2 May 2022
PhD candidate in Anthropology at the University of Florida, Andreana (Andree) Cunningham, arrived on-Island on Saturday, 23April 2022, to conduct research on the skeletal remains of the ‘Liberated Africans’ in Rupert’s Valley prior to their reburial. Andree’s study has received approval from Executive Council, and she will be collaborating with St Helena Government and the Liberated African Advisory Committee (LAAC) while she is on-Island to complete her research and conduct education and outreach activities.
Andree hails from two Jamaican parents and has lived in Florida her whole life. She has extensive experience in human osteology, the study of the human skeleton, and diaspora studies, the study of the slave trade and its legacies. Her current work receives funding from the National Science Foundation. Andree’s PhD studies the biosocial patterns observed within and among slave trade sites. This means that she uses both biological and archival data to understand how slave trade sites relate to one another, as well as how each site’s histories may have shaped their biology and social groups uniquely. To date, her work spans the regions of Barbados, Sint Maarten, North America, South Africa, and now St Helena. Andree’s study will measure cranial skeletal shape patterns using a 3D scanner to understand the biological diversity observed at Rupert’s Valley. The Rupert’s Valley data will be compared to the other sites to:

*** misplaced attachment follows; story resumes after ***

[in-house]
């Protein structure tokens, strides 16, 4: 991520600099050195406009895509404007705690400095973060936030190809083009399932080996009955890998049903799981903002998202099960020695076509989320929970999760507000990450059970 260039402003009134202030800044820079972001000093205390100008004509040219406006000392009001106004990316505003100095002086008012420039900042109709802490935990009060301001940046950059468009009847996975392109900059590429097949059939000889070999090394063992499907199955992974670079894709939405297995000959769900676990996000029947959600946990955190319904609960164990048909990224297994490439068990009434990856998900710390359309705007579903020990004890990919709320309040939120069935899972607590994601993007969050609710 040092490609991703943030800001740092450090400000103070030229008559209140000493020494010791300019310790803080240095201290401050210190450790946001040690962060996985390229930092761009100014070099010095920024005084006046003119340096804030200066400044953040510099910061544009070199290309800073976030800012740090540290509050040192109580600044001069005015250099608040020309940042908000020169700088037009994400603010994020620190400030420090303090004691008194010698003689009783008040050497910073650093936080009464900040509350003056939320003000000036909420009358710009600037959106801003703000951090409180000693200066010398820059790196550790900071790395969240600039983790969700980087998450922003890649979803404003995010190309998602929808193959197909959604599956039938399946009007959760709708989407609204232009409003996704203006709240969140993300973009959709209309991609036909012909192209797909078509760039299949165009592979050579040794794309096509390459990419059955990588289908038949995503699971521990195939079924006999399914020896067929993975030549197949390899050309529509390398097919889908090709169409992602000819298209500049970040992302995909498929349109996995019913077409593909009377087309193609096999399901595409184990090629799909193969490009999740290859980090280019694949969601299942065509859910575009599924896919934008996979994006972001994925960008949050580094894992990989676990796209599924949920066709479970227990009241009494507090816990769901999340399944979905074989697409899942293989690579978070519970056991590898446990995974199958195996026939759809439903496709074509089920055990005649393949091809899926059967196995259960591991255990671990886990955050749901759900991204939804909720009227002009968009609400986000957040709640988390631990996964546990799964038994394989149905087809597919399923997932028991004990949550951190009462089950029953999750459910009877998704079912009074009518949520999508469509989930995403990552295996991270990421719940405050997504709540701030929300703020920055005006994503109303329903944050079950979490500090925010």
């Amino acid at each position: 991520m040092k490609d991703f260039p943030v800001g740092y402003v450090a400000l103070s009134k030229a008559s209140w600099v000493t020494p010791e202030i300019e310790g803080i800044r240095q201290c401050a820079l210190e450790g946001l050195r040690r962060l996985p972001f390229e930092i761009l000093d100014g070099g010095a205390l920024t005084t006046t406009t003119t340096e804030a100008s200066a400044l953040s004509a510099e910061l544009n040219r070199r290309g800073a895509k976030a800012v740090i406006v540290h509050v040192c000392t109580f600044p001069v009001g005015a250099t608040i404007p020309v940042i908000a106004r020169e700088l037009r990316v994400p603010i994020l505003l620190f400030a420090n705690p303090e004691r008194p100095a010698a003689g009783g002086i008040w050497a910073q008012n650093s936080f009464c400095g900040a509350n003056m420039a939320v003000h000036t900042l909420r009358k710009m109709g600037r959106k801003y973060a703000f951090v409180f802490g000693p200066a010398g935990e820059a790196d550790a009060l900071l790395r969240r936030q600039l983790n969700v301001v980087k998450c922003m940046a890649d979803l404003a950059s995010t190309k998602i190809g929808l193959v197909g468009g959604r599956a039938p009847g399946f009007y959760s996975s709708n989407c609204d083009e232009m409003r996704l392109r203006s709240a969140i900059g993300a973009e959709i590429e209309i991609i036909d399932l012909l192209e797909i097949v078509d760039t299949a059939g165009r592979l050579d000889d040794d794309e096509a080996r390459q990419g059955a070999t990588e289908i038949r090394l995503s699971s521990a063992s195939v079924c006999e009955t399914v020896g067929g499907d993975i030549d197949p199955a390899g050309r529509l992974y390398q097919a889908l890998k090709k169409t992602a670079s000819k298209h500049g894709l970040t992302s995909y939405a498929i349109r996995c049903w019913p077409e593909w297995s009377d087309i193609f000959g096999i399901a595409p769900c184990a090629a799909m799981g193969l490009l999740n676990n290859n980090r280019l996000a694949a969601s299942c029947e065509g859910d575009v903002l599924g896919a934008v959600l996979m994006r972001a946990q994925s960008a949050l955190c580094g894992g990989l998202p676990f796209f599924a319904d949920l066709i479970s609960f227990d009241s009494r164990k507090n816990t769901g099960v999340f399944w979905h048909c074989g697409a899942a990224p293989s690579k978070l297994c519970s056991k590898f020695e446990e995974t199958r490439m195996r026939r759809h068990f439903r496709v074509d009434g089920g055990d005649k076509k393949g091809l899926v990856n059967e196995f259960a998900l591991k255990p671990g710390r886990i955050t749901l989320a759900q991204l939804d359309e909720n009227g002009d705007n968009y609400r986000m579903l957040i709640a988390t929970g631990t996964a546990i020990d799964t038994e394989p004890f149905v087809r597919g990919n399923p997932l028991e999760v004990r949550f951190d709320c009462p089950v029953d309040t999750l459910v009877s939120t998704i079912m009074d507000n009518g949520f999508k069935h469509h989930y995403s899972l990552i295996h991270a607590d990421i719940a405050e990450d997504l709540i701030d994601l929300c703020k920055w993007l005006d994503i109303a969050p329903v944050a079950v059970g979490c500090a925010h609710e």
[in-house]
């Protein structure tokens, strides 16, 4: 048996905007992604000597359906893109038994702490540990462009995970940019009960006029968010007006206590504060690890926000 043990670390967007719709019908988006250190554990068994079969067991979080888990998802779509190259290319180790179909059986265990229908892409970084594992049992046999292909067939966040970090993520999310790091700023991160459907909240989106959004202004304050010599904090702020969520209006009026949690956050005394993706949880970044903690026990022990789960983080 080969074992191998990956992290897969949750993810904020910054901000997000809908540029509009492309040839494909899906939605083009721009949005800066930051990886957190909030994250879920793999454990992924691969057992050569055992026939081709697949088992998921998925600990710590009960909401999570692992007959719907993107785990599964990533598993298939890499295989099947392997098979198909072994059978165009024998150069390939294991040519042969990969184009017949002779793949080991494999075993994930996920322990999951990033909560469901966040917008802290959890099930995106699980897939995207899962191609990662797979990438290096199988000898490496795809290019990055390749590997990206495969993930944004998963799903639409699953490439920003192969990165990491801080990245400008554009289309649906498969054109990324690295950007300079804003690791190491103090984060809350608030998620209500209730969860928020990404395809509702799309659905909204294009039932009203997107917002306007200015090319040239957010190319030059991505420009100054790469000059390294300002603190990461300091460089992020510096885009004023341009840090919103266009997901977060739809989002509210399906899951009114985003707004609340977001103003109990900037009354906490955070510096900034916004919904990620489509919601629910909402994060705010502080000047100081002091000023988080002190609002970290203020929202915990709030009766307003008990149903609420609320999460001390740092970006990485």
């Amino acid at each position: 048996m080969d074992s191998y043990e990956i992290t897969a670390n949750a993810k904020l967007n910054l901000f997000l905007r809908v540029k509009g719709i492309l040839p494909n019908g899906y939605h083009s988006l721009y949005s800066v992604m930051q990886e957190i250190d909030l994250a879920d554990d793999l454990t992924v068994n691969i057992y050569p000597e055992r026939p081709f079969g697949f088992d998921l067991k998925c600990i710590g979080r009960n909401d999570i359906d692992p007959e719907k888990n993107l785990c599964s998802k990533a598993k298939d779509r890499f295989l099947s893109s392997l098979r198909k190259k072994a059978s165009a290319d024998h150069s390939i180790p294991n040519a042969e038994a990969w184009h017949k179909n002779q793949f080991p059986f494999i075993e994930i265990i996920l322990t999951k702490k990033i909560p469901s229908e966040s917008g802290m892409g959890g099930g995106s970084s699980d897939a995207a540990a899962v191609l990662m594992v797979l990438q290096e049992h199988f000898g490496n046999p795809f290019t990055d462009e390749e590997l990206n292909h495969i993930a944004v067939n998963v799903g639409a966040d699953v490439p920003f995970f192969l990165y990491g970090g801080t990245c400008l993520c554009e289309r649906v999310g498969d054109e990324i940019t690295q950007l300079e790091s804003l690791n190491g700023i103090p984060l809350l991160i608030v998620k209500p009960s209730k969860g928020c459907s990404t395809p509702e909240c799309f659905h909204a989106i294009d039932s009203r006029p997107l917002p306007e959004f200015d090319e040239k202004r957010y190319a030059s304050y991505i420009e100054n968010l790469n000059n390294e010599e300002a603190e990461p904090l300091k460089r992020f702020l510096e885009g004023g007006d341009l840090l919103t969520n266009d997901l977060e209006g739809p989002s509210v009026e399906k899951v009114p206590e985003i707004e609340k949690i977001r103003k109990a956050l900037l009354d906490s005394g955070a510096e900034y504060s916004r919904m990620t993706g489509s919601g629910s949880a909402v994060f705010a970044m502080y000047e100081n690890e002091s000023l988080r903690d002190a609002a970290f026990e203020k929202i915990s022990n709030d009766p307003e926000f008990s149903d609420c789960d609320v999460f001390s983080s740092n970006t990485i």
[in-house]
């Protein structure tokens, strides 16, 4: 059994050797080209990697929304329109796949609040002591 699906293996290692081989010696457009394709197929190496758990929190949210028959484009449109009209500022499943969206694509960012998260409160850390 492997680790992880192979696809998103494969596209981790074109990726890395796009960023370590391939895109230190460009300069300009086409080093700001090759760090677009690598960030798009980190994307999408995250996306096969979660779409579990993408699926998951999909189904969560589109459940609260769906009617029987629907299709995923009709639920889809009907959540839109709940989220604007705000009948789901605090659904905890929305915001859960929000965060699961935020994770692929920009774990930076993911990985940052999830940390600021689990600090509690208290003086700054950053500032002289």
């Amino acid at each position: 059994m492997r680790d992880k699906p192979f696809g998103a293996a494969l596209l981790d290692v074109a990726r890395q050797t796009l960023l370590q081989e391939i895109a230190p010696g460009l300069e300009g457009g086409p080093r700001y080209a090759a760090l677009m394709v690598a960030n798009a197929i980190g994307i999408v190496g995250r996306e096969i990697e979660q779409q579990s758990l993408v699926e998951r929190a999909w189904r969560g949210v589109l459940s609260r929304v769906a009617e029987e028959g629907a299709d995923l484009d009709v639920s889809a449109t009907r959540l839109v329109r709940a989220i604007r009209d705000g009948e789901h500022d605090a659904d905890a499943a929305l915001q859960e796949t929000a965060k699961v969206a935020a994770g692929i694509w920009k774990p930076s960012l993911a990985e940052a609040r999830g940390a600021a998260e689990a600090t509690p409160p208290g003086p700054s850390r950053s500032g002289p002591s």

- Understand how certain African/Afro-descendant biological groups formed and changed over time
- Investigate patterns of biological relatedness that may not be reflected in historic migration data.
The 3D scanning process includes two types of equipment. The first is called a 3D digitiser, which uses a pen-like stylus to lightly tap specific regions on the surface of the cranium to digitally record 3D coordinate data. The coordinates are then analysed with statistical software. The second type of equipment is a 3D scanner, which uses lasers to create a 3D image. The 3D scanner will only be used in cases where bones are broken and require reconstruction. These methods are non-destructive to the remains and require minimal handling of the crania. Permission has only been given to access the remains for 3D scanning whilst the remains are moved into their caskets before sealing for burial. The scanning will not in any way impact the timeline for reburial.
In addition to the described study, Andree will also be working on several community engagement initiatives, including but not limited to historic artefact 3D scanning, school workshops, and historic facial reconstruction. To learn more about Andree, please visit her research website: andreanacunningham.com.
For further information about Andree’s research on St Helena, please contact Portfolio Director of Education, Skills & Employment, Wendy Benjamin, via email: firstname.lastname@example.org or Director of the Saint Helena National Trust, Helena Bennett, via email: Helena.Bennett@trust.org.sh.
2 May 2022